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Chekhov on Theatre

Arts


by
Anton Chekhov (Author), Stephen Mulrine (Editor) and Jutta Hercher (Editor)

Book Details

Format: EPUB

Page count: 256 pages

File size: 2.5 MB

Protection: DRM

Language: English


(Book). Chekhov started writing about theatre in newspaper articles and in his own letters even before he began writing plays. Later, he wrote in detail about his own plays to his lifelong friend and mentor Alexei Suvorin; his wife and leading actress, Olga Knipper; and to the two directors of the Moscow Art Theatre, Stanislavsky and Nemirovich-Danchenko. Collected here in Stephen Mulrine’s vivid translations, these writings reveal Chekhov’s instinctive curiosity about the way theatre works and his concerns about how best to realize his own intentions as a playwright. Often peppery, passionate, even distraught, as he feels his plays misinterpreted or undermined, Chekhov comes over in these pages as a true man of the theatre.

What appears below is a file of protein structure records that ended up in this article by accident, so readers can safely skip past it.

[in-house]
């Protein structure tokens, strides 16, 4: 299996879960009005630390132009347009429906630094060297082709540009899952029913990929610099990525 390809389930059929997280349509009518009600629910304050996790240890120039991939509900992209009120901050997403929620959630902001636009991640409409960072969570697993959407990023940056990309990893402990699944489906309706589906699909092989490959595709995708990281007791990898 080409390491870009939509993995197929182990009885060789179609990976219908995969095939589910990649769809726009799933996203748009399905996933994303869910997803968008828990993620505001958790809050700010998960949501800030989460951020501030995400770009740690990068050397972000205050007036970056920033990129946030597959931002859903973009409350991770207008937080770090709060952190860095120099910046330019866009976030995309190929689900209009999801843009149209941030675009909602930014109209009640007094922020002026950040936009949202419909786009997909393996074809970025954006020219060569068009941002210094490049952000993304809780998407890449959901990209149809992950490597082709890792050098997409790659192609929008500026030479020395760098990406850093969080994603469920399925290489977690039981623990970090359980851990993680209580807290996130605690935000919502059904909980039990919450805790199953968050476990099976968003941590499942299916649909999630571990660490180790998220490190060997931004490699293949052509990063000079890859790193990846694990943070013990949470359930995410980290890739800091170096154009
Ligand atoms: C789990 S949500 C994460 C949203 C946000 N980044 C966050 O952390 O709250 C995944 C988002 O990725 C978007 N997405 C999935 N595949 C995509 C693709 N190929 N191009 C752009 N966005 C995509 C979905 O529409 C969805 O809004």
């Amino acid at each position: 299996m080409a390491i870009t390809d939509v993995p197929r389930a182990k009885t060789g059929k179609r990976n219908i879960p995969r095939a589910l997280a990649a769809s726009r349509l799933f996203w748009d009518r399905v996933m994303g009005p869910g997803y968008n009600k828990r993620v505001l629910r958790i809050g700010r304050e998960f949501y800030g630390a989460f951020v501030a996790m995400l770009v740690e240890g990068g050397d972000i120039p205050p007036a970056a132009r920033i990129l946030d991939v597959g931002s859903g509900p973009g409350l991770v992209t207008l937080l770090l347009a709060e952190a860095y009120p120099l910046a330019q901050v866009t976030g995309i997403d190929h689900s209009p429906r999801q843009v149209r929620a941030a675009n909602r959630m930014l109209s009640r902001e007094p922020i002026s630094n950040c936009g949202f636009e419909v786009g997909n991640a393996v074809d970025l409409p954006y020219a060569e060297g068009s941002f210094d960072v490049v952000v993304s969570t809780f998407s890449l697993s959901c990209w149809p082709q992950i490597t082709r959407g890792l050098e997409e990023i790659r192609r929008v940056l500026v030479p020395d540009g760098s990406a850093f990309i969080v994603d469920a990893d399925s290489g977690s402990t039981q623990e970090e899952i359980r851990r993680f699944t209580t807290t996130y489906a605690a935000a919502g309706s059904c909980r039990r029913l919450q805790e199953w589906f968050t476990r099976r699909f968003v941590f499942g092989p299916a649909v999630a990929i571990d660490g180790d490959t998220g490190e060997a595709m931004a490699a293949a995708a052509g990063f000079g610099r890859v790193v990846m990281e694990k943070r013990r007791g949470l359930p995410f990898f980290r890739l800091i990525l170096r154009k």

(Book). Chekhov started writing about theatre in newspaper articles and in his own letters even before he began writing plays. Later, he wrote in detail about his own plays to his lifelong friend and mentor Alexei Suvorin; his wife and leading actress, Olga Knipper; and to the two directors of the Moscow Art Theatre, Stanislavsky and Nemirovich-Danchenko. Collected here in Stephen Mulrine’s vivid translations, these writings reveal Chekhov’s instinctive curiosity‚Ķ (more)

(Book). Chekhov started writing about theatre in newspaper articles and in his own letters even before he began writing plays. Later, he wrote in detail about his own plays to his lifelong friend and mentor Alexei Suvorin; his wife and leading actress, Olga Knipper; and to the two directors of the Moscow Art Theatre, Stanislavsky and Nemirovich-Danchenko. Collected here in Stephen Mulrine’s vivid translations, these writings reveal Chekhov’s instinctive curiosity about the way theatre works and his concerns about how best to realize his own intentions as a playwright. Often peppery, passionate, even distraught, as he feels his plays misinterpreted or undermined, Chekhov comes over in these pages as a true man of the theatre.

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